Chuck Philips, the LA Times reporter who wrote a huge front page story in March tying Puff Daddy to the shooting of Tupac Shakur-only to find out that this main source was a serial con man and the story was wrong-has been laid off from the paper, along with 150 colleagues. On one hand, Philips once won a Pulitzer; on the other hand, he tended to write things that turned out not to be true. Perhaps journalism's just not his field. Pinkberry franchisee maybe? He'll find something. [MTV News]
Really, I wasn't trying to be posh for the book party Arianna Huffington threw Saturday for Oxford scholar Jonathan Zittrain and his new book, The Future of the Internet and How to Stop It." I pulled up to Larry Ellison's Pacific Heights manse in a black Town Car because that's the only vehicle I was able to flag down in North Beach. Huffington, the pundit turned blog mogul, greeted me at the door and extracted a promise of my best behavior before allowing me in. (One wonders what these people think my worst behavior might be, and if they realize how tempting living down to their expectations is.)
Stanlee Gatti, the former San Francisco arts commissioner, produced the event, which drew a crowd mixed with the Valley elite, San Francisco politicos, a gaggle of YouTubers, and oddball geek pals of Zittrain. Oh, and some grubby hacks like yours truly. Melanie Ellison, the romance novelist and wife of Oracle CEO Larry, went to high school with Zittrain, it turns out. That's the kind of it's-a-small-world connection the local press corps loves to make a big deal about. But even if Zittrain didn't have this chance connection to the Valley's movers and shakers, I'd think he'd be drawing attention from its inner circle anyway.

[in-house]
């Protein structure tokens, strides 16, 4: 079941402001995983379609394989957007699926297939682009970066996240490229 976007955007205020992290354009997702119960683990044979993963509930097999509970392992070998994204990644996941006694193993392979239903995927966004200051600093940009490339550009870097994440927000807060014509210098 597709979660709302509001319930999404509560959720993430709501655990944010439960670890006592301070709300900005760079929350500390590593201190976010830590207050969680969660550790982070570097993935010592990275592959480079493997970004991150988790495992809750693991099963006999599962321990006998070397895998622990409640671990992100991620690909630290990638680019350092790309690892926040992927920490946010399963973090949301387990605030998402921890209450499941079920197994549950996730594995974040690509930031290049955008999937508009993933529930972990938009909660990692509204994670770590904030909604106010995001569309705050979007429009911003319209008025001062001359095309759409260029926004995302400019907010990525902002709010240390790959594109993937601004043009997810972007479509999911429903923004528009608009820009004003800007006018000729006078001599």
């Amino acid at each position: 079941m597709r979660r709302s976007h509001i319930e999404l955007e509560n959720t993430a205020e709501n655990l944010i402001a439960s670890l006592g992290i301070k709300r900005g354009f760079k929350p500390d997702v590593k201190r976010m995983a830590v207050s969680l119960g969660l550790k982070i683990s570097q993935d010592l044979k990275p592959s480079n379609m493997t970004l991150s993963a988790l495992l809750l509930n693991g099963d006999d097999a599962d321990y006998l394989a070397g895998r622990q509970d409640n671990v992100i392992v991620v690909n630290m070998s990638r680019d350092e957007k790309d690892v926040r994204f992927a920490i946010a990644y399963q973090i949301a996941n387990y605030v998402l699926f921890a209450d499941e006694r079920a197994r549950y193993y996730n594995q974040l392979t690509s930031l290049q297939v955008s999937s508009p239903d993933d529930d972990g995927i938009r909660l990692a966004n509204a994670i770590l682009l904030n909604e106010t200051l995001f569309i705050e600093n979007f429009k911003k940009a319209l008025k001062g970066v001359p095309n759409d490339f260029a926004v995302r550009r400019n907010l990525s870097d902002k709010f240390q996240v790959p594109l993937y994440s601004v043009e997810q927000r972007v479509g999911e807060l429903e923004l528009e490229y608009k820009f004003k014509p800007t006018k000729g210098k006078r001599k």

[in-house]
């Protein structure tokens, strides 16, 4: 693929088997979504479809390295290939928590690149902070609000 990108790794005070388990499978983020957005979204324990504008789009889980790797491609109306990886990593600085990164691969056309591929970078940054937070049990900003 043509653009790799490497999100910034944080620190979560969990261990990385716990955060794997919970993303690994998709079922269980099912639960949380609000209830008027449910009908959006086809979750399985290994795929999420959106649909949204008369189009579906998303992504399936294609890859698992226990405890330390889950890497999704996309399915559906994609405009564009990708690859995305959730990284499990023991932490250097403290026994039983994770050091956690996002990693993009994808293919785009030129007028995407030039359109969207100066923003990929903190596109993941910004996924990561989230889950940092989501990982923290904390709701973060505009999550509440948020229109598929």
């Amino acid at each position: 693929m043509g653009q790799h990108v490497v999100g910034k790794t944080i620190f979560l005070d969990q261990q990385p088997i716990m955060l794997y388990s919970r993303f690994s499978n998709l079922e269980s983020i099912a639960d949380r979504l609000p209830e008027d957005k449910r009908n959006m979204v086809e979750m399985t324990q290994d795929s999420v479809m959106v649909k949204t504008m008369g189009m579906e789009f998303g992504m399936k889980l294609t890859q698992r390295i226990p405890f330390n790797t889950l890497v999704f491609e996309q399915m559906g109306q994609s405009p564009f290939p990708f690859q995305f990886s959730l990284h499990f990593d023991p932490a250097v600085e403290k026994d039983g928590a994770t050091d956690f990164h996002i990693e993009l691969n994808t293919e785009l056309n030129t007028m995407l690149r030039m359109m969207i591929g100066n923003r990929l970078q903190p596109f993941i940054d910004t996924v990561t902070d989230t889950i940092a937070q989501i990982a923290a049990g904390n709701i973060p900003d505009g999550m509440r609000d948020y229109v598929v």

It had already apologized, but now the LA Times has formally retracted its story about how producer Puff Daddy knew in advance that rapper Tupac Shakur would be gunned down in 1994. The paper retracted not only the story but statements from two chats and a blog post. The article is coming off the website. Specific names are formally cleared (lawyers were obviously involved in the writing of this thing). The worst part? The retraction and publicity around it come on the day Pulitzer prizes are set to be announced at noon. Some are already predicting a shut out for the paper.
What time is it? Time to pile on the LA Times for its fictitious Tupac shooting story! When one of the nation's top four papers (or, one that once held that position) splashes an investigative story this big that turns out to be based on forged evidence from a lifelong con man, you can expect a lot of tsk-tsking from the journalism establishment. But actually the reaction has been pretty muted. The reason: most reporters know deep down that they could be done in by fake documents just as easily. Slate's Jack Shafer has a rather gentle column today on what LAT reporter Chuck Philips could have done differently—mainly, don't trust con men, and always vet your documents. Your sympathy for Philips (those were convincing forgeries, after all) might be diminished, though, by this quote he gave in a recent web chat, defending his 2002 story that alleged that Biggie "Christopher Wallace" Smalls was involved in Tupac's murder—he sure was sensitive about forged documents back then: